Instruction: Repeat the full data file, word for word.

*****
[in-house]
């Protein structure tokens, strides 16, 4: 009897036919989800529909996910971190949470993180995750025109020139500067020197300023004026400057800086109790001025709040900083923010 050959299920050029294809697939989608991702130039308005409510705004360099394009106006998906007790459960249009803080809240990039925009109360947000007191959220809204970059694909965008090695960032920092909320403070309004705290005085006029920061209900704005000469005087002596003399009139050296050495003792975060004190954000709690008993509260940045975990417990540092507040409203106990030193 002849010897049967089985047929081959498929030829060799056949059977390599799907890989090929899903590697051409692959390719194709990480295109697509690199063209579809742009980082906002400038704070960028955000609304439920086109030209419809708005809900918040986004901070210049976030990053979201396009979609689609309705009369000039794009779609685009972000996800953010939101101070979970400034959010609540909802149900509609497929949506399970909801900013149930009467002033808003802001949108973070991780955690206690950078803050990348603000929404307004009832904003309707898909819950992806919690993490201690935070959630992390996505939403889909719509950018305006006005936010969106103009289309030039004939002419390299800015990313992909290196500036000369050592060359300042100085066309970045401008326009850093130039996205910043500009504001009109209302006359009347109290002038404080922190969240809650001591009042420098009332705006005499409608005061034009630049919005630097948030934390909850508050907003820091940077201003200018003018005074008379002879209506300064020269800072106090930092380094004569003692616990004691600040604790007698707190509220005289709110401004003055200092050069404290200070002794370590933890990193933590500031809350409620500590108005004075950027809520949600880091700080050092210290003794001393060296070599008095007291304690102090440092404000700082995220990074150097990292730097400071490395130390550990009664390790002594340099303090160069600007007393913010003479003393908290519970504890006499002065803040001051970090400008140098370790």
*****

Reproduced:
[in-house]
């Protein structure tokens, strides 16, 4: 009897036919989800529909996910971190949470993180995750025109020139500067020197300023004026400057800086109790001025709040900083923010 050959299920050029294809697939989608991702130039308005409510705004360099394009106006998906007790459960249009803080809240990039925009109360947000007191959220809204970059694909965008090695960032920092909320403070309004705290005085006029920061209900704005000469005087002596003399009139050296050495003792975060004190954000709690008993509260940045975990417990540092507040409203106990030193 002849010897049967089985047929081959498929030829060799056949059977390599799907890989090929899903590697051409692959390719194709990480295109697509690199063209579809742009980082906002400038704070960028955000609304439920086109030209419809708005809900918040986004901070210049976030990053979201396009979609689609309705009369000039794009779609685009972000996800953010939101101070979970400034959010609540909802149900509609497929949506399970909801900013149930009467002033808003802001949108973070991780955690206690950078803050990348603000929404307004009832904003309707898909819950992806919690993490201690935070959630992390996505939403889909719509950018305006006005936010969106103009289309030039004939002419390299800015990313992909290196500036000369050592060359300042100085066309970045401008326009850093130039996205910043500009504001009109209302006359009347109290002038404080922190969240809650001591009042420098009332705006005499409608005061034009630049919005630097948030934390909850508050907003820091940077201003200018003018005074008379002879209506300064020269800072106090930092380094004569003692616990004691600040604790007698707190509220005289709110401004003055200092050069404290200070002794370590933890990193933590500031809350409620500590108005004075950027809520949600880091700080050092210290003794001393060296070599008095007291304690102090440092404000700082995220990074150097990292730097400071490395130390550990009664390790002594340099303090160069600007007393913010003479003393908290519970504890006499002065803040001051970090400008140098370790």